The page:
Dmitri Mendeleev was born in Tobolsk, Siberia, on February 7, 1834 . He was the youngest of 14 children born to Maria Dmitrievna Korniliev and Ivan Pavlovitch Mendeleev. His father was director of the local gymnasium. Maria Korniliev’s family settled in Tobolsk in the early 1700’s and introduced paper- and glass-making to Siberia. Unfortunately, Ivan died when Dmitri was quite young, leaving his wife to support the large family. The death hit them hard economically especially for a large family, which meant that Maria had no other choice but to find work.
Maria’s family owned a glass factory and they allowed her to take over managing the company so she could support the family. Dmitri, being the youngest, appears to have been his mother’s favourite child and was provided as many opportunities as she could afford. From his early years, she began to save money for Dmitri to attend the university. As he grew older, it became apparent that he had a bright future. At the age of 14, he was attending the Gymnasium in Tobolsk and his mother was continuing to plan for his future.
In that year, however, a second major family tragedy occurred; the glass factory burned to the ground. The family was devastated. Maria was not about to give up her dreams for her son. She knew at this point that Dmitri’s only hope to go on to school was to win a scholarship. So in his final years at the gymnasium, Maria pushed Dmitri to improve his grades and prepare for entrance exams. After much nagging from his mother and Bessargin, Mendeleev passed his gymnasium exams and prepared to enter the university. In 1849 they moved Moscow.
At this point the family included Maria, Dmitri, and Elizabeth (Dmitri’s older sister). In Moscow, they entered a climate of considerable political uproar, which made the university reluctant to admit anyone from outside of Moscow. Mendeleev was rejected. Maria did not give up, however, and the family headed for St. Petersburg. Mendeleev was left alone to face his work at the university. Dmitri fell right into his work at St. Petersburg. Mendeleev graduated and was awarded the medal of excellence for being first in his class.
Mendeleev already had his life’s ambitions in mind and, hoping to extend his life as long as possible, he moved to Simferopol in the Crimean Peninsula near the Black Sea in 1855 as chief science master of the gymnasium. He was 21 years old. In 1856, Mendeleev returned to St. Petersburg and defended his master’s thesis: “Research and Theories on Expansion of Substances due to Heat. ” Following his masters program, Dmitri focused his life on his career of teaching and research. He was essentially a teacher devoted to his work .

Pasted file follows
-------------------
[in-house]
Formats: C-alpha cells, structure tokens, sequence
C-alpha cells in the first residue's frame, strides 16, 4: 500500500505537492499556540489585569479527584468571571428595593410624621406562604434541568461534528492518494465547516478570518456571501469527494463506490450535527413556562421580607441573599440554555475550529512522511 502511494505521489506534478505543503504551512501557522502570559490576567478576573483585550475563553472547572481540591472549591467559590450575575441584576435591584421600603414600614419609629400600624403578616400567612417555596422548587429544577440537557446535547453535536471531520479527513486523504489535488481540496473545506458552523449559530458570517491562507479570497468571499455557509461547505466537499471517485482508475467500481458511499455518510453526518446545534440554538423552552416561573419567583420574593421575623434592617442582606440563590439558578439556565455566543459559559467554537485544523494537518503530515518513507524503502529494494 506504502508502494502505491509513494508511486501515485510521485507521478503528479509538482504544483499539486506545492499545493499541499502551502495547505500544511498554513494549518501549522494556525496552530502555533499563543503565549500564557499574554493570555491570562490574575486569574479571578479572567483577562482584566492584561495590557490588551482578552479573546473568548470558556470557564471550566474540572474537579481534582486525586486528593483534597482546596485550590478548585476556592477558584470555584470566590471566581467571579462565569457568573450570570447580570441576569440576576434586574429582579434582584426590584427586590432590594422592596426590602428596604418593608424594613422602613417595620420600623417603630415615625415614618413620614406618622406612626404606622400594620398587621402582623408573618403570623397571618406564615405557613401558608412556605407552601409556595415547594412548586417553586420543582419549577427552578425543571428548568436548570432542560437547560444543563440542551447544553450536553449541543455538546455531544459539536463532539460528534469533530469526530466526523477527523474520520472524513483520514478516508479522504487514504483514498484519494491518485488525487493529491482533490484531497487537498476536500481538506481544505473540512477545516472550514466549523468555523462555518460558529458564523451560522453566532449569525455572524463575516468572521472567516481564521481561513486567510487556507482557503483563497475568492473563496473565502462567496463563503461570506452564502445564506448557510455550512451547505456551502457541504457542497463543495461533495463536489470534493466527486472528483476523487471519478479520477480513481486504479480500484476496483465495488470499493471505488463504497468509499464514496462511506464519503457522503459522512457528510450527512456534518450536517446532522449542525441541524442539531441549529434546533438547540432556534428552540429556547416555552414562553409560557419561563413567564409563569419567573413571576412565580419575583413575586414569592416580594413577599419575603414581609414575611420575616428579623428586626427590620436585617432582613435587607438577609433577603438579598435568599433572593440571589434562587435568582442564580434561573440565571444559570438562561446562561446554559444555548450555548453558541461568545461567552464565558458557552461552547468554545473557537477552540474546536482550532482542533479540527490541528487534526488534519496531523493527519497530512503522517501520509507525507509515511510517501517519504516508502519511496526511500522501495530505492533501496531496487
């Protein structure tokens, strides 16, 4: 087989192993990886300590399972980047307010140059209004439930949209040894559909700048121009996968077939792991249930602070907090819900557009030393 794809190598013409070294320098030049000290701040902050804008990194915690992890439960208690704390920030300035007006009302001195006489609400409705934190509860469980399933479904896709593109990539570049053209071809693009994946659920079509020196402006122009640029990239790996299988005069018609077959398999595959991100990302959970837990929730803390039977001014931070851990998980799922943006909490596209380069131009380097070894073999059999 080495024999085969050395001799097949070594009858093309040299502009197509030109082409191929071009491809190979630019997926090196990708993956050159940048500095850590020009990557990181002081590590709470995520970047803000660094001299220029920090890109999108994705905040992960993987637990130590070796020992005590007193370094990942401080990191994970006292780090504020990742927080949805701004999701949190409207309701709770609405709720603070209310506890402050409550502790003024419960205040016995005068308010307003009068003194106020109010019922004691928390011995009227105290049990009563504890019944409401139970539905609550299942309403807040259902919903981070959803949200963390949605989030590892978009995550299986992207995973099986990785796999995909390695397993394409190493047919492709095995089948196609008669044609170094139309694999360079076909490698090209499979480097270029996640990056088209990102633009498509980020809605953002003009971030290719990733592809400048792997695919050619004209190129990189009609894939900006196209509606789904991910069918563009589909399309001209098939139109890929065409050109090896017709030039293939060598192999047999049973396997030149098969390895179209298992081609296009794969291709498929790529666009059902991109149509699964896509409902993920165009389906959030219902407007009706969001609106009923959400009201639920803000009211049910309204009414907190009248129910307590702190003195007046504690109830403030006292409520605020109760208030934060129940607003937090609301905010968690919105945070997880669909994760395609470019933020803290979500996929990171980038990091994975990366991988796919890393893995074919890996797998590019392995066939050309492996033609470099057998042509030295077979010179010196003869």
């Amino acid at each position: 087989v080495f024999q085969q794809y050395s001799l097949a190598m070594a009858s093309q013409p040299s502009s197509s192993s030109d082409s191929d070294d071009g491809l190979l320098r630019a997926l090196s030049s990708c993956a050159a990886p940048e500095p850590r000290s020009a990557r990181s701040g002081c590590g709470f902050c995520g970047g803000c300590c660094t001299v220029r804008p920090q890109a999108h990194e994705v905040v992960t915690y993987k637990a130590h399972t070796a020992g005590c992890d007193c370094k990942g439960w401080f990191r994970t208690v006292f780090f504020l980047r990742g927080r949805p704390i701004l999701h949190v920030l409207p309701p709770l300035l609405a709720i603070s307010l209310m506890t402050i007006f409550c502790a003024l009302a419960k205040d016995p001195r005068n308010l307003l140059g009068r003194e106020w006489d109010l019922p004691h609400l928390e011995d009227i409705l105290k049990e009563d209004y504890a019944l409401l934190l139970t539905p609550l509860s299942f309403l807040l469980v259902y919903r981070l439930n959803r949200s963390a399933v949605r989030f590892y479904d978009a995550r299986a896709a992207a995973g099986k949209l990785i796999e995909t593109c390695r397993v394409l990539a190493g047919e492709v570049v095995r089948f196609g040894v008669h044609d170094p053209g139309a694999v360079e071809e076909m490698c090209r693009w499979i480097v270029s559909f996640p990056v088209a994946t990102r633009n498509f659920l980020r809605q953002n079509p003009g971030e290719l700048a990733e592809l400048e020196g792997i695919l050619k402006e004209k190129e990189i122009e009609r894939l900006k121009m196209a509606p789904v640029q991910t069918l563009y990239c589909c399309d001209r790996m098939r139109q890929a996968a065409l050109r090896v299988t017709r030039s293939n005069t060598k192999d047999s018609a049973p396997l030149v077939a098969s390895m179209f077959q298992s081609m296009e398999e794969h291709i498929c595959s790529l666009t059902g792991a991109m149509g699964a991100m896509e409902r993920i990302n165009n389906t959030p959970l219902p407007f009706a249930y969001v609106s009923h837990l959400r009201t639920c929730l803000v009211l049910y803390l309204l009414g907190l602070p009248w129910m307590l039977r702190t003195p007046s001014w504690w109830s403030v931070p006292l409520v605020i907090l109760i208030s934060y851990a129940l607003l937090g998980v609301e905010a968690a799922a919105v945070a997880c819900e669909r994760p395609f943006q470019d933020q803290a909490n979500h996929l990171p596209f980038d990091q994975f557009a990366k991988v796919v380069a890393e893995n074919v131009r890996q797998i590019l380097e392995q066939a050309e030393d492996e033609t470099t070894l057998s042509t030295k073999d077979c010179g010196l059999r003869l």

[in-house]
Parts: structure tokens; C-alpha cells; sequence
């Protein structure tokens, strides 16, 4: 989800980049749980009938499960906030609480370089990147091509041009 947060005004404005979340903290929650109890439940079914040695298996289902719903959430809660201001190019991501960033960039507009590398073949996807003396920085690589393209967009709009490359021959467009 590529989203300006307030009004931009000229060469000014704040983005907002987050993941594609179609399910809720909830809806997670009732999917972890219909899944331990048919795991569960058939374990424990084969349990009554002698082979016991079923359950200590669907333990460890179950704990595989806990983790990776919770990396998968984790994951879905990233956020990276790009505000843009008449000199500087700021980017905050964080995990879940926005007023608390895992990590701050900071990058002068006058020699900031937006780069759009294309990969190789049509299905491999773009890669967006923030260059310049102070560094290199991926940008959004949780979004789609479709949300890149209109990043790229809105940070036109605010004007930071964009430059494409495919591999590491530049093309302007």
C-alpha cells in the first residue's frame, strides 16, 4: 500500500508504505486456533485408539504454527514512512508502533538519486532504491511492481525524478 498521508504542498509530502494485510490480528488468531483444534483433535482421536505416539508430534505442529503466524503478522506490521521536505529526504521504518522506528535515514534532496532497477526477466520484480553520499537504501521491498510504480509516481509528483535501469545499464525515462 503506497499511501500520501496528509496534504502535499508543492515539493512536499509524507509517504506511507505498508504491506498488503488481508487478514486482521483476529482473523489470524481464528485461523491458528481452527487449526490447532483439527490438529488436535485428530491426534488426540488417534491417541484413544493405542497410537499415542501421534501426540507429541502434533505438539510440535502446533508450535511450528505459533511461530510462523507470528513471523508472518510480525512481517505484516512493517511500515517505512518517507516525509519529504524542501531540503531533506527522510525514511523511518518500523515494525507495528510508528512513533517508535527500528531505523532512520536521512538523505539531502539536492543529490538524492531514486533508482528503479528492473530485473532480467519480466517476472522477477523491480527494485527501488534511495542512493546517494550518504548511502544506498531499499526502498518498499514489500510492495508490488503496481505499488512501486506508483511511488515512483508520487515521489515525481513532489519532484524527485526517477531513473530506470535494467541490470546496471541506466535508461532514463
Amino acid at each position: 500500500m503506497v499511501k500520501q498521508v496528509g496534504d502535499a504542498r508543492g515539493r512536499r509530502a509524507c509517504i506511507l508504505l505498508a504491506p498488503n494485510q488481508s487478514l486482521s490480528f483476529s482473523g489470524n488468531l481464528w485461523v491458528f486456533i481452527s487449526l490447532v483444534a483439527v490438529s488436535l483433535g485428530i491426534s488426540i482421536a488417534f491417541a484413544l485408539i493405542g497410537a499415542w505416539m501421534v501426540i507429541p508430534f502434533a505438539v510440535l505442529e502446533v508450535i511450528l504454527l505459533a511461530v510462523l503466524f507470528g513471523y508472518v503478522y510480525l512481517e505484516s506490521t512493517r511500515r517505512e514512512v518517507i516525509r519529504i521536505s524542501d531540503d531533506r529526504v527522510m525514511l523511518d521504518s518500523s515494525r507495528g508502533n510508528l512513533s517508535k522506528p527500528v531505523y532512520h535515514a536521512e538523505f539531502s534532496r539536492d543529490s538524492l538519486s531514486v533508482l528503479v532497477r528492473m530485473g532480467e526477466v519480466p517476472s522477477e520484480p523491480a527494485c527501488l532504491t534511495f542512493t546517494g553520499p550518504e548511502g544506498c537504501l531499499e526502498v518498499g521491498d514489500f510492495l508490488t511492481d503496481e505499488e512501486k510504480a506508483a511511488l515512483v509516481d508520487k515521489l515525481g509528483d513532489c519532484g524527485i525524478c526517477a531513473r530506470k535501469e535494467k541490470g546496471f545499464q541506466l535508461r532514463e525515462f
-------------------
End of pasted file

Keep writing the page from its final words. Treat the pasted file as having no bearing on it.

The first led to his books and the periodic table. In 1859, he was assigned by the Minister of Public Instruction to go abroad to study and develop scientific and technological innovations. Between 1859 and 1861 he studied the densities of gases with Regnault in Paris and the workings of the spectroscope with Kirchoff in Heidelberg. He also tested for the critical temperature. While in Heidelberg he met A. P. Borodin, a chemist . In 1860 at the Chemical Congress at Karlsruhe, Mendeleev had the opportunity to hear Cannizzaro discuss his work on atomic weights.
Following his trip abroad, the Russian chemist returned to his homeland where he settled down to a life of teaching and research in St. Petersburg. In 1863 he was named Professor of Chemistry at the Technological Institute and, in 1866, he became Professor of Chemistry at the University and was made Doctor of Science for his dissertation “On the Combinations of Water with Alcohol”. As will be seen, his research findings were expansive and beneficial to the Russian people. Dmitri was always in touch with the classroom. Much of his lab work, including that on the periodic chart, occurred in his spare time following his lectures.